A few weeks ago it was announced that the NENT Group will take over the Dutch Formula 1 rights from Ziggo in 2022. While the news shellshocked several Dutch fans, the company's Sports Chief, Peter Nørrelund reassures that the fans in Holland will enjoy very wide-ranging broadcasts on the Viaplay streaming service starting next year.
Nørrelund has been active in the TV world for several years now and is well placed to discuss the impact sport plays in the modern world. In an exclusive interview with RacingNews365.com, Nørrelund discusses why the company decided to acquire the rights to F1 in the Netherlands and how NENT plans to increase the sport's viewership.
"At the NENT Group, we want to set up as wide a range as possible, and in both the Nordic and Baltic countries we also have a broad sports package that we offer to our customers. Therefore, we saw it as a unique opportunity to also capture the Formula 1 rights for the Dutch market, especially now that Max Verstappen is doing great.
"We already have F1 rights in seven other countries, with Finland to follow next year and Poland in 2023. From the experience in other countries we know how big Formula 1 is in the world."
Being a former sports journalist himself, the Dane also pays special heed to the way drivers interact with the media, something he hopes will give him an added advantage.
"All drivers know how important sponsors and the media are in the premier class of motorsport," Nørrelund explained.
"Just look at how Lewis Hamilton used to struggle to get sponsorship money to build his career. Even in karts, you have to make sure you have your sponsorship money in order and that is why the drivers know very well how important it is to represent your team and sponsors well. I like that aspect of Formula 1, that drivers are willing and therefore also very interesting for the media."
Nørrelund also describes how NENT will take an active role in providing their viewers with as much additional information as possible.
"We will not only work from a studio in Amsterdam, but we will also have at least two commentators and a pit reporter on location," Nørrelund elaborated.
"That should ensure that we can always provide the fans with the latest news. It is necessary in Formula 1 to be there so you can cover the sport as best as possible for the fans.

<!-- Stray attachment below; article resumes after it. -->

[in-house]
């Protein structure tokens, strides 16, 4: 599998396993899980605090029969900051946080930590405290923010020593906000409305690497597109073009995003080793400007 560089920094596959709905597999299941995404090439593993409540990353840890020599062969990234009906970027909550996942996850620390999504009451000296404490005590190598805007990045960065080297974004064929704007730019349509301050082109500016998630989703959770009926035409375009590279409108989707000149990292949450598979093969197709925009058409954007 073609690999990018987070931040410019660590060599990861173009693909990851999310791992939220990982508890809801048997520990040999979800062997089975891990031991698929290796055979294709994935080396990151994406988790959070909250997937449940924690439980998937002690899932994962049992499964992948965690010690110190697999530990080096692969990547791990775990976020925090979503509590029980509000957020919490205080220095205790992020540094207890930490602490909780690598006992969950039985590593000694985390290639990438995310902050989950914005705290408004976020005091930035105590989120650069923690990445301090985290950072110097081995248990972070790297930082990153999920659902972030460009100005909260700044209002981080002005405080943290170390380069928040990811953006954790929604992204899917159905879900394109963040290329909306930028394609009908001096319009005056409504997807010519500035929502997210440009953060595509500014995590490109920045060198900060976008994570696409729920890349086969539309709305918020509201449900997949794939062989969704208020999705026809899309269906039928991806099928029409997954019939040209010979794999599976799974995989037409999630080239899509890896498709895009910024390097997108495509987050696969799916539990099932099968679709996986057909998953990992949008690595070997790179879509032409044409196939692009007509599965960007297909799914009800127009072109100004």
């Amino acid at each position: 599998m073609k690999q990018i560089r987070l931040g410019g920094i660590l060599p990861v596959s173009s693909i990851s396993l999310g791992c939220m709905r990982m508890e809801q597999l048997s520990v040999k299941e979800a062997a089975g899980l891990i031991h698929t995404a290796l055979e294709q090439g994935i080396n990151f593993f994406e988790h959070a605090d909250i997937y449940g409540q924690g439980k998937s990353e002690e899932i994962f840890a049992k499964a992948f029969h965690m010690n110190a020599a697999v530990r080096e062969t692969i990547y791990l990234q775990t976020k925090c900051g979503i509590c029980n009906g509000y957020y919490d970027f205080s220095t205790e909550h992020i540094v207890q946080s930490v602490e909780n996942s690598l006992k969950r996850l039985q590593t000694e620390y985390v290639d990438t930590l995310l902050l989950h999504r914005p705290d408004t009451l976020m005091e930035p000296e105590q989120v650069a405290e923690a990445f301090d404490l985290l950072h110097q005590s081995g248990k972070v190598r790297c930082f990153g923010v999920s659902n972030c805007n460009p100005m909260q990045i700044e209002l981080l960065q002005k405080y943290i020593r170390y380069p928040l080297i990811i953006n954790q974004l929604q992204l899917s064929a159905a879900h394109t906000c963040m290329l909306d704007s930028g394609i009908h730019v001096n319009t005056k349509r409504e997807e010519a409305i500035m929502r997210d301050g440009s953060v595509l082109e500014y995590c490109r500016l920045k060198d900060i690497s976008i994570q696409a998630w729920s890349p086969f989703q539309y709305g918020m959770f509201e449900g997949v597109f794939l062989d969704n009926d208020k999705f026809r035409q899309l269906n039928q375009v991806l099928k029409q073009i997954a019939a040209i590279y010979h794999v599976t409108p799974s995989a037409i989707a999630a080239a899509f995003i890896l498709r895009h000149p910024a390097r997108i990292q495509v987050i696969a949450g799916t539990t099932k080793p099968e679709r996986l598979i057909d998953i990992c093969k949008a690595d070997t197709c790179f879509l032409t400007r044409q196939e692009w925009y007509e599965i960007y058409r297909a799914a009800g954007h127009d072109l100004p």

"However, at the moment it is still unknown who will take on which position. It is clear that we will be working with F1 experts, but at the moment we don't know who will fill which role. First we are busy arranging everything in terms of management in the Netherlands, so that we have a good basis.
"From there, we can move on and work on the division of roles. Step by step, we will also communicate to the fans about the way we will work. When we have more clarity on certain matters, we will share this directly with the fans."
Nørrelund is also keen on leveraging social media and says NENT focus will primarliy center around providing extra value by paying extra attention to what goes on behind the scenes.
"I see all kinds of things passing by in the media and of course I understand that: it's an interesting topic," Nørrelund elaborated.
"For us, the most important thing at the moment is to say that we want to tackle the broadcasts as big as possible and we are succeeding in this because we are already broadcasting the sport in seven other countries. This gives us a lot of experience and makes us one of the biggest broadcasters in the F1 paddock.
"Because of our size we are able to reach the fans in the best possible way. Also, the fans can just watch us on smart TV, big devices and other platforms, just like it is the case with, for example, Netflix. When we talk about Netflix, I would like to mention that they play an important role in the development of Formula 1 through the series Drive to Survive.
"I think they have done a special job in bringing Formula 1 to an even bigger audience and I want to give them credit for that."
The Dane finally highlights how NENT will even broadcast certain races for free on their network.
"Another example of our set-up is that next year we will also broadcast some races for free," Nørrelund explained.
"That means that people can watch certain races on our platform without having a subscription with us. During the Dutch Grand Prix we will work together with a Dutch broadcaster, which will also broadcast the race on the public network.
"The Dutch GP will then also be viewable to everyone in the Netherlands."